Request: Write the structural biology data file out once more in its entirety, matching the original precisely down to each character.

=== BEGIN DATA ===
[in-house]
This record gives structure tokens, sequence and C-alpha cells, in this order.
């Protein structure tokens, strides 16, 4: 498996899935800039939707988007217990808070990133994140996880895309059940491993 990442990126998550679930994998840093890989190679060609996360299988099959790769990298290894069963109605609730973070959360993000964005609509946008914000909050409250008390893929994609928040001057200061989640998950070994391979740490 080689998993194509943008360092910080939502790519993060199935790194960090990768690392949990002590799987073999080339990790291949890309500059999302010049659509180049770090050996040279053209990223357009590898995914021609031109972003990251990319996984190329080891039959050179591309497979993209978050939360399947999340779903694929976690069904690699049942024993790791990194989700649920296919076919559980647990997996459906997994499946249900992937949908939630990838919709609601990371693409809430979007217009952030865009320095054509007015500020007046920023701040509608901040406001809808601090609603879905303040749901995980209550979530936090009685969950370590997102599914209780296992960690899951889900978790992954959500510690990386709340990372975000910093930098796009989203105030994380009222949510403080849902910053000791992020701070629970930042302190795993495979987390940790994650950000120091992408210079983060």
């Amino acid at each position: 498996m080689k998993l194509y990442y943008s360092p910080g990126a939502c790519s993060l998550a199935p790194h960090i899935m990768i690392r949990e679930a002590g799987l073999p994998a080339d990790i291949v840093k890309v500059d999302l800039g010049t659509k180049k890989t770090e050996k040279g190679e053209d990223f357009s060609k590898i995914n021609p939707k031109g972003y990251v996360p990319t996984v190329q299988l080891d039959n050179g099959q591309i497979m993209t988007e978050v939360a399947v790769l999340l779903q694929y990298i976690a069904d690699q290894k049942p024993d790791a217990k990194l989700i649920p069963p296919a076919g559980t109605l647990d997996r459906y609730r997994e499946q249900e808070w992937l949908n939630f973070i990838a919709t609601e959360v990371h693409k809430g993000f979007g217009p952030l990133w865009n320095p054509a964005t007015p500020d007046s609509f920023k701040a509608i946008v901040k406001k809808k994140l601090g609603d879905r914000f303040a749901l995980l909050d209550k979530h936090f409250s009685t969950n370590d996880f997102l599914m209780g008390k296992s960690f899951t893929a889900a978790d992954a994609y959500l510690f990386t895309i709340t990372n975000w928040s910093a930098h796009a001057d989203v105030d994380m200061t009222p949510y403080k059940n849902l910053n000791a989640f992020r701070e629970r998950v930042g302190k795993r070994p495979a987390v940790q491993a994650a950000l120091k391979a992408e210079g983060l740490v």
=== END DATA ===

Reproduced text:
[in-house]
This record gives structure tokens, sequence and C-alpha cells, in this order.
């Protein structure tokens, strides 16, 4: 498996899935800039939707988007217990808070990133994140996880895309059940491993 990442990126998550679930994998840093890989190679060609996360299988099959790769990298290894069963109605609730973070959360993000964005609509946008914000909050409250008390893929994609928040001057200061989640998950070994391979740490 080689998993194509943008360092910080939502790519993060199935790194960090990768690392949990002590799987073999080339990790291949890309500059999302010049659509180049770090050996040279053209990223357009590898995914021609031109972003990251990319996984190329080891039959050179591309497979993209978050939360399947999340779903694929976690069904690699049942024993790791990194989700649920296919076919559980647990997996459906997994499946249900992937949908939630990838919709609601990371693409809430979007217009952030865009320095054509007015500020007046920023701040509608901040406001809808601090609603879905303040749901995980209550979530936090009685969950370590997102599914209780296992960690899951889900978790992954959500510690990386709340990372975000910093930098796009989203105030994380009222949510403080849902910053000791992020701070629970930042302190795993495979987390940790994650950000120091992408210079983060």
């Amino acid at each position: 498996m080689k998993l194509y990442y943008s360092p910080g990126a939502c790519s993060l998550a199935p790194h960090i899935m990768i690392r949990e679930a002590g799987l073999p994998a080339d990790i291949v840093k890309v500059d999302l800039g010049t659509k180049k890989t770090e050996k040279g190679e053209d990223f357009s060609k590898i995914n021609p939707k031109g972003y990251v996360p990319t996984v190329q299988l080891d039959n050179g099959q591309i497979m993209t988007e978050v939360a399947v790769l999340l779903q694929y990298i976690a069904d690699q290894k049942p024993d790791a217990k990194l989700i649920p069963p296919a076919g559980t109605l647990d997996r459906y609730r997994e499946q249900e808070w992937l949908n939630f973070i990838a919709t609601e959360v990371h693409k809430g993000f979007g217009p952030l990133w865009n320095p054509a964005t007015p500020d007046s609509f920023k701040a509608i946008v901040k406001k809808k994140l601090g609603d879905r914000f303040a749901l995980l909050d209550k979530h936090f409250s009685t969950n370590d996880f997102l599914m209780g008390k296992s960690f899951t893929a889900a978790d992954a994609y959500l510690f990386t895309i709340t990372n975000w928040s910093a930098h796009a001057d989203v105030d994380m200061t009222p949510y403080k059940n849902l910053n000791a989640f992020r701070e629970r998950v930042g302190k795993r070994p495979a987390v940790q491993a994650a950000l120091k391979a992408e210079g983060l740490v």